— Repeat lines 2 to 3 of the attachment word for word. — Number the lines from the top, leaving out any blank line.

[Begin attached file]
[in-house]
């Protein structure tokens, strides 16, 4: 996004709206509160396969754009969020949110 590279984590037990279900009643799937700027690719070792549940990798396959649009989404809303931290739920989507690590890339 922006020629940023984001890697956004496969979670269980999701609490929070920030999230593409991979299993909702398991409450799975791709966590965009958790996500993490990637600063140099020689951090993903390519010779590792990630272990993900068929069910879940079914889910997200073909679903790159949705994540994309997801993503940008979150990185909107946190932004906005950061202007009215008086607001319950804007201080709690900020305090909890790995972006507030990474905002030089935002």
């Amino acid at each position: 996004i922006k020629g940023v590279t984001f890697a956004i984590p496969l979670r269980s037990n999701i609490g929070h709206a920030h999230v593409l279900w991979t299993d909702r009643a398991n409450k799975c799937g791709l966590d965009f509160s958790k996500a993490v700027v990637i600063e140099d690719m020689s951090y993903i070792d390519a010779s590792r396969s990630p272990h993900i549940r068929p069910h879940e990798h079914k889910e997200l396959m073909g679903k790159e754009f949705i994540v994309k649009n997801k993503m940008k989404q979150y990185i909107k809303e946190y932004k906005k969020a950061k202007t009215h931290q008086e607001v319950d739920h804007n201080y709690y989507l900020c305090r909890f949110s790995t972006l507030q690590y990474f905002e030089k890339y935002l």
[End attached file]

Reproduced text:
């Protein structure tokens, strides 16, 4: 996004709206509160396969754009969020949110 590279984590037990279900009643799937700027690719070792549940990798396959649009989404809303931290739920989507690590890339 922006020629940023984001890697956004496969979670269980999701609490929070920030999230593409991979299993909702398991409450799975791709966590965009958790996500993490990637600063140099020689951090993903390519010779590792990630272990993900068929069910879940079914889910997200073909679903790159949705994540994309997801993503940008979150990185909107946190932004906005950061202007009215008086607001319950804007201080709690900020305090909890790995972006507030990474905002030089935002």
């Amino acid at each position: 996004i922006k020629g940023v590279t984001f890697a956004i984590p496969l979670r269980s037990n999701i609490g929070h709206a920030h999230v593409l279900w991979t299993d909702r009643a398991n409450k799975c799937g791709l966590d965009f509160s958790k996500a993490v700027v990637i600063e140099d690719m020689s951090y993903i070792d390519a010779s590792r396969s990630p272990h993900i549940r068929p069910h879940e990798h079914k889910e997200l396959m073909g679903k790159e754009f949705i994540v994309k649009n997801k993503m940008k989404q979150y990185i909107k809303e946190y932004k906005k969020a950061k202007t009215h931290q008086e607001v319950d739920h804007n201080y709690y989507l900020c305090r909890f949110s790995t972006l507030q690590y990474f905002e030089k890339y935002l």